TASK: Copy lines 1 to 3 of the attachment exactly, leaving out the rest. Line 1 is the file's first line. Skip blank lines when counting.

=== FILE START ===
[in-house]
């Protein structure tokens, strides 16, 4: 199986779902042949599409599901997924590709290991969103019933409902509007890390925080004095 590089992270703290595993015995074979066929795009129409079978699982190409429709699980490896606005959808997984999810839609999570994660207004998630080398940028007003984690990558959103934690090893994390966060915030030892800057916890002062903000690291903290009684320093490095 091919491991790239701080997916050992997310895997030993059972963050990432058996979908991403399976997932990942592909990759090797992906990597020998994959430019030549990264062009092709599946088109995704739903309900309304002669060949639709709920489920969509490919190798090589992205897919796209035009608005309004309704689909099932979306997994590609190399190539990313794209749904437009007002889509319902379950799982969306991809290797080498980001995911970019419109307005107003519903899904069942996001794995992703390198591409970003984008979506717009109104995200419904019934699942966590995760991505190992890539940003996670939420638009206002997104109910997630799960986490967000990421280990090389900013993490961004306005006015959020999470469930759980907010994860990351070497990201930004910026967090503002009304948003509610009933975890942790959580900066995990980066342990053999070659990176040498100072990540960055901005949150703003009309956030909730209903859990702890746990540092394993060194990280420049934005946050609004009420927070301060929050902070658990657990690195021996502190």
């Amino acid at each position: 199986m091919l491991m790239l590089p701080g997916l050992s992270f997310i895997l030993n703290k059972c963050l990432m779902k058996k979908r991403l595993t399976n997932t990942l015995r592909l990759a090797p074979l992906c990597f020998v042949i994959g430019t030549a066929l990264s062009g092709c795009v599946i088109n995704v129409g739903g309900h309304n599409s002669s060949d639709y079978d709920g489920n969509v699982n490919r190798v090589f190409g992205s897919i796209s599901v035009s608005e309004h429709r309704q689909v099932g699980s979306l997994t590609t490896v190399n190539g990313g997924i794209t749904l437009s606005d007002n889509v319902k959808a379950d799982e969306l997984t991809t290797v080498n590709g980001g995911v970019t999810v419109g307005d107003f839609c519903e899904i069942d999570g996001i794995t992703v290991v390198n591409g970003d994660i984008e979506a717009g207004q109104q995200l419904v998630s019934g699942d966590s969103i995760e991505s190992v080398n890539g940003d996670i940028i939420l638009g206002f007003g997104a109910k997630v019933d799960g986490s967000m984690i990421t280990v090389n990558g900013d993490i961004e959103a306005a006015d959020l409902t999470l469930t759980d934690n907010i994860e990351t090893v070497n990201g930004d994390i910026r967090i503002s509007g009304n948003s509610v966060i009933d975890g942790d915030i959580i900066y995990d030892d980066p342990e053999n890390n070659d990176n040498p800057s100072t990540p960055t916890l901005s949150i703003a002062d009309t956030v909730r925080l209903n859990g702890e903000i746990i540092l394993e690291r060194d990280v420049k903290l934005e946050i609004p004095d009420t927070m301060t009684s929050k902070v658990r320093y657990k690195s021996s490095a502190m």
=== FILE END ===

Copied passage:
[in-house]
């Protein structure tokens, strides 16, 4: 199986779902042949599409599901997924590709290991969103019933409902509007890390925080004095 590089992270703290595993015995074979066929795009129409079978699982190409429709699980490896606005959808997984999810839609999570994660207004998630080398940028007003984690990558959103934690090893994390966060915030030892800057916890002062903000690291903290009684320093490095 091919491991790239701080997916050992997310895997030993059972963050990432058996979908991403399976997932990942592909990759090797992906990597020998994959430019030549990264062009092709599946088109995704739903309900309304002669060949639709709920489920969509490919190798090589992205897919796209035009608005309004309704689909099932979306997994590609190399190539990313794209749904437009007002889509319902379950799982969306991809290797080498980001995911970019419109307005107003519903899904069942996001794995992703390198591409970003984008979506717009109104995200419904019934699942966590995760991505190992890539940003996670939420638009206002997104109910997630799960986490967000990421280990090389900013993490961004306005006015959020999470469930759980907010994860990351070497990201930004910026967090503002009304948003509610009933975890942790959580900066995990980066342990053999070659990176040498100072990540960055901005949150703003009309956030909730209903859990702890746990540092394993060194990280420049934005946050609004009420927070301060929050902070658990657990690195021996502190």
């Amino acid at each position: 199986m091919l491991m790239l590089p701080g997916l050992s992270f997310i895997l030993n703290k059972c963050l990432m779902k058996k979908r991403l595993t399976n997932t990942l015995r592909l990759a090797p074979l992906c990597f020998v042949i994959g430019t030549a066929l990264s062009g092709c795009v599946i088109n995704v129409g739903g309900h309304n599409s002669s060949d639709y079978d709920g489920n969509v699982n490919r190798v090589f190409g992205s897919i796209s599901v035009s608005e309004h429709r309704q689909v099932g699980s979306l997994t590609t490896v190399n190539g990313g997924i794209t749904l437009s606005d007002n889509v319902k959808a379950d799982e969306l997984t991809t290797v080498n590709g980001g995911v970019t999810v419109g307005d107003f839609c519903e899904i069942d999570g996001i794995t992703v290991v390198n591409g970003d994660i984008e979506a717009g207004q109104q995200l419904v998630s019934g699942d966590s969103i995760e991505s190992v080398n890539g940003d996670i940028i939420l638009g206002f007003g997104a109910k997630v019933d799960g986490s967000m984690i990421t280990v090389n990558g900013d993490i961004e959103a306005a006015d959020l409902t999470l469930t759980d934690n907010i994860e990351t090893v070497n990201g930004d994390i910026r967090i503002s509007g009304n948003s509610v966060i009933d975890g942790d915030i959580i900066y995990d030892d980066p342990e053999n890390n070659d990176n040498p800057s100072t990540p960055t916890l901005s949150i703003a002062d009309t956030v909730r925080l209903n859990g702890e903000i746990i540092l394993e690291r060194d990280v420049k903290l934005e946050i609004p004095d009420t927070m301060t009684s929050k902070v658990r320093y657990k690195s021996s490095a502190m």